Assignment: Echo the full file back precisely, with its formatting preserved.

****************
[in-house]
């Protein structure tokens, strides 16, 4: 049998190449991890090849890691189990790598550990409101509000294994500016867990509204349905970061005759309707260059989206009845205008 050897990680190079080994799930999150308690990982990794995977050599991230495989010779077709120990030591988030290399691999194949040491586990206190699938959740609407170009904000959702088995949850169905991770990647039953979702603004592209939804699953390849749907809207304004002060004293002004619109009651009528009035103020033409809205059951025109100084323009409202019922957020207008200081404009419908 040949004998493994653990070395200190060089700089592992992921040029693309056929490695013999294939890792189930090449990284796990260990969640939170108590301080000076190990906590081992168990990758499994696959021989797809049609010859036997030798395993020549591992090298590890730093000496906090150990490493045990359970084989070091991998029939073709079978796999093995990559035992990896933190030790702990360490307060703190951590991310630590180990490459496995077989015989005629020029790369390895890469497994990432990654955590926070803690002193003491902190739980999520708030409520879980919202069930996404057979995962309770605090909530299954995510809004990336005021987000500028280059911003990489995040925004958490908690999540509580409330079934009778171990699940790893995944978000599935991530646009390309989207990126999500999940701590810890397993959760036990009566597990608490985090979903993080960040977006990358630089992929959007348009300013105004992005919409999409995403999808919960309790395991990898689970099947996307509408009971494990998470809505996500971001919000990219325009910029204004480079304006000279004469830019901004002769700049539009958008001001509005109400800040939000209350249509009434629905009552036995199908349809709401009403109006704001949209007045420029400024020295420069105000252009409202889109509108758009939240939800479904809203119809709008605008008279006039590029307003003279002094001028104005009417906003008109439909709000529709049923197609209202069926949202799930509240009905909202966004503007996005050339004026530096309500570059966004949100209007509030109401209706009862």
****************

[in-house]
């Protein structure tokens, strides 16, 4: 049998190449991890090849890691189990790598550990409101509000294994500016867990509204349905970061005759309707260059989206009845205008 050897990680190079080994799930999150308690990982990794995977050599991230495989010779077709120990030591988030290399691999194949040491586990206190699938959740609407170009904000959702088995949850169905991770990647039953979702603004592209939804699953390849749907809207304004002060004293002004619109009651009528009035103020033409809205059951025109100084323009409202019922957020207008200081404009419908 040949004998493994653990070395200190060089700089592992992921040029693309056929490695013999294939890792189930090449990284796990260990969640939170108590301080000076190990906590081992168990990758499994696959021989797809049609010859036997030798395993020549591992090298590890730093000496906090150990490493045990359970084989070091991998029939073709079978796999093995990559035992990896933190030790702990360490307060703190951590991310630590180990490459496995077989015989005629020029790369390895890469497994990432990654955590926070803690002193003491902190739980999520708030409520879980919202069930996404057979995962309770605090909530299954995510809004990336005021987000500028280059911003990489995040925004958490908690999540509580409330079934009778171990699940790893995944978000599935991530646009390309989207990126999500999940701590810890397993959760036990009566597990608490985090979903993080960040977006990358630089992929959007348009300013105004992005919409999409995403999808919960309790395991990898689970099947996307509408009971494990998470809505996500971001919000990219325009910029204004480079304006000279004469830019901004002769700049539009958008001001509005109400800040939000209350249509009434629905009552036995199908349809709401009403109006704001949209007045420029400024020295420069105000252009409202889109509108758009939240939800479904809203119809709008605008008279006039590029307003003279002094001028104005009417906003008109439909709000529709049923197609209202069926949202799930509240009905909202966004503007996005050339004026530096309500570059966004949100209007509030109401209706009862």